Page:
It should be one of the greatest moments in the history of Doctor Who: an all-out battle between the Daleks and U.N.I.T., the paramilitary organization that the Doctor spent most of a decade teaming up with.

Sadly, the climax of "Day of the Daleks" has always been a bit of a letdown, with only three rickety Daleks and a handful of soldiers going at it on the lawn. Until now. The DVD of "Day of the Daleks," in stores yesterday, features a "special edition" of the story that's millions of times better than anything George Lucas ever managed.

The special edition of "Day of the Daleks" is, in general, a bit of a revelation. As with a lot of the DVD-only special versions, the special effects have been brushed up with CG — but it goes quite a bit further this time, with the drab future now including horrible Daleky skyscrapers with the word "OBEY" plastered on them. The utterly terrible Dalek voices from the original have been replaced with Nicholas Briggs, who does the voices on the new series — and sound designer Mark Ayres actually hunted down a vintage ring modulator to create the proper old-school Dalek tones.

And then there's the battle. Instead of just three Daleks against a handful of soldiers, it's an impressive sequence now — because the producers of the DVD actually went back to the location where the battle scene was filmed in 1971 with a bunch of new Daleks and people in costumes, and filmed extra footage to slot into that sequence. All of a sudden, the Dalek-U.N.I.T. battle is a worthy moment, up there with the Dalek/Cyberman fight in "Doomsday." (Fear not, purists — the original version is also available on a separate disc. This isn't a situation like "The Five Doctors" where the original release only had the special edition.)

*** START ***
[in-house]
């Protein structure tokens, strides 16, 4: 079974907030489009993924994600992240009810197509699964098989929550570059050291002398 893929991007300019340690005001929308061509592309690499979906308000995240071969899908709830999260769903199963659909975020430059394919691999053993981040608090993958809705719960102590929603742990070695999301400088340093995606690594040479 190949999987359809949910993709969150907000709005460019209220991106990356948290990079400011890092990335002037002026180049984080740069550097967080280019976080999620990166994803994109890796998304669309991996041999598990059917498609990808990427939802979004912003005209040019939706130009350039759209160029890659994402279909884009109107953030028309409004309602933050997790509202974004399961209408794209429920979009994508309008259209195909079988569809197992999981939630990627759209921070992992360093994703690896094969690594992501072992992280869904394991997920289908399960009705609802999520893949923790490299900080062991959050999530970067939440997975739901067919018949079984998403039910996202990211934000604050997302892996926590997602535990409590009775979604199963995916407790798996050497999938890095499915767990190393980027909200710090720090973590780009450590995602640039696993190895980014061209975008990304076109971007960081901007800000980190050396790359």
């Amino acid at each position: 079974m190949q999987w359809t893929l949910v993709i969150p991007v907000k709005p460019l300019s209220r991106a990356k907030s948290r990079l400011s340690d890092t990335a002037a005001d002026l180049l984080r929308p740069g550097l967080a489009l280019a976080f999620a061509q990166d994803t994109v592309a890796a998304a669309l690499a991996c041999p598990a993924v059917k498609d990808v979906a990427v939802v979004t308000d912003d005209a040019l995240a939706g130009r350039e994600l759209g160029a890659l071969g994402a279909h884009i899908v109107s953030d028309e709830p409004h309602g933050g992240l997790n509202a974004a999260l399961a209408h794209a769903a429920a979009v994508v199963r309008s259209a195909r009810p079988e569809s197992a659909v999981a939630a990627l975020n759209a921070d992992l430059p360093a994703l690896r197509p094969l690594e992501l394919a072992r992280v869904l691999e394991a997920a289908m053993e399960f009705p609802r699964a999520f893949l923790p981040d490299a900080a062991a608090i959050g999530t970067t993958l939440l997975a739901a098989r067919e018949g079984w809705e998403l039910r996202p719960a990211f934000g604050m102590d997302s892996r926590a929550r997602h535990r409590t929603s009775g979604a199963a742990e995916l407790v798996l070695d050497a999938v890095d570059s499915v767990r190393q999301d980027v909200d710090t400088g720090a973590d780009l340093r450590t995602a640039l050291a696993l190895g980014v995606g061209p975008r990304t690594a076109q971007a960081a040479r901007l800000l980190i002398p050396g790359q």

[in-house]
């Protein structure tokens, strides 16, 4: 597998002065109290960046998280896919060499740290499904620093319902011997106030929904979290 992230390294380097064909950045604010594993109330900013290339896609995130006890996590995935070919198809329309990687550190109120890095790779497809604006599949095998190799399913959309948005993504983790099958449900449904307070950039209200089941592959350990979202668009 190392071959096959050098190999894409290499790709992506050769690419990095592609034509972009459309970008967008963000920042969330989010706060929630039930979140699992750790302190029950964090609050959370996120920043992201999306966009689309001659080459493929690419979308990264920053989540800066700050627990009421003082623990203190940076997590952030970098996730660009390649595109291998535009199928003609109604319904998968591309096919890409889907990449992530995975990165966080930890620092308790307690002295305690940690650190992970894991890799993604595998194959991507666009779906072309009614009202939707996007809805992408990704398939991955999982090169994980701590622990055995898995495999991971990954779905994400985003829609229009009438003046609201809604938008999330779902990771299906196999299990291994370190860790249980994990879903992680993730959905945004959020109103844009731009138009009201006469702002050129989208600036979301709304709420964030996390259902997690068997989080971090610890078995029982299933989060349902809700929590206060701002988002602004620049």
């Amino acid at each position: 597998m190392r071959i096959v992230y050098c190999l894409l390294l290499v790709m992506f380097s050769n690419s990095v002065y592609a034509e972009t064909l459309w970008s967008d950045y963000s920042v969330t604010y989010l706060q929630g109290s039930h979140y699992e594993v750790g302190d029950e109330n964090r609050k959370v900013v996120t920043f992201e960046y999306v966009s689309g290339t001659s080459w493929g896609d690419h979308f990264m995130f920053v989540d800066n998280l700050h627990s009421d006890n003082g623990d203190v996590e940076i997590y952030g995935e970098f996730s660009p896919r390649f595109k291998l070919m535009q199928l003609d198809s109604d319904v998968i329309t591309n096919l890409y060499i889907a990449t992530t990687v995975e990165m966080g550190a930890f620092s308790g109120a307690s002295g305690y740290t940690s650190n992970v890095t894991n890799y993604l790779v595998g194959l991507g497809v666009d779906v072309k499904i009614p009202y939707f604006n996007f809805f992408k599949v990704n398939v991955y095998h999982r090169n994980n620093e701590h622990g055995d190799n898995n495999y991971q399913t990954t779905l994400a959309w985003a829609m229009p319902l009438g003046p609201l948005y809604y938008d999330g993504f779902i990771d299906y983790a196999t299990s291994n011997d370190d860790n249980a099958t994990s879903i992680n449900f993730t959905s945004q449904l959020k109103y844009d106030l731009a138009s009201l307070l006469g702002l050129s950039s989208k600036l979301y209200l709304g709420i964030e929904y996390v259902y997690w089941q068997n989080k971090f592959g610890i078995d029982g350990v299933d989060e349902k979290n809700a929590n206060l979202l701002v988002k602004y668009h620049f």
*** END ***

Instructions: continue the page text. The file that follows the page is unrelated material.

And it's great that this particular story is getting such a lavish treatment, because it really is pretty great. "Day of the Daleks" is one of the few classic Doctor Who stories to include time travel as a major plot point — and one of even fewer to handle it reasonably well. The "timey wimey" storyline must have been a huge inspiration for Steven Moffat's recent work — there's even a scene where the Doctor and his companion Jo meet their future selves — and Paul Cornell is on the DVD featurettes talking about the story.

In "Day of the Daleks," there's a British politician named Stiles who is crucial to preventing World War III from breaking out. (As usual, the Americans are sort of AWOL.) And there are fanatics from the future, who are coming back in time to kill Stiles, because their version of the 22nd Century is a hellish place, dominated by the Daleks after years of destructive war between humans. The humans believe that killing Stiles will prevent the horrors of the future war and the Daleks' domination — but after the Doctor travels forward in time to their dystopian future, he starts to see things are a bit more complicated.

The story holds up reasonably well, with the improved effects and some spruced up stuff generally — I'm not convinced the central time paradox actually makes sense, but that's a quibble that I have with a lot of stories of this nature. It's fun and fast-paced, and Jon Pertwee is in top form as a wine-swilling, moralizing, kung-fu-fighting, time-traversing Doctor. The Doctor and Jo have fully built their rapport at this point, and there are a lot of nice scenes between them.

"Day of the Daleks" includes loads of featurettes, including a lengthy look back at the making of the story in which people discuss the crazy futuristic tricycle chase scene. Some of my misconceptions about "Day of the Daleks" are dispelled, including the idea that Dalek creator Terry Nation actually did not know they were making a new Dalek story until after it aired. In fact, Nation was aware of the story, and even suggested a few changes to the Dalek dialogue to make it more Dalek-ish. (Although it's true that this story started out featuring generic aliens, and was changed in rewrites to feature the Daleks, as a season-opening ratings booster.)

And there's a half-hour look at the history of the "U.N.I.T. family" during the Pertwee era, charting the introduction and departure of Jo Grant, and the way in which the cast grew to around half a dozen people before tapering off again in the mid-1970s. There are also a couple of pretty hilarious segments from the early 1970s from British children's television, in which Daleks show up to promote their reappearance on this show.

And then there's a featurette dealing with the science of memory, to explain why people remember the original "Day of the Daleks" as being so much better than it actually was. Here's a snippet:

All in all, here's a chance to rediscover a lost classic — and see it looking more epic than it ever has before.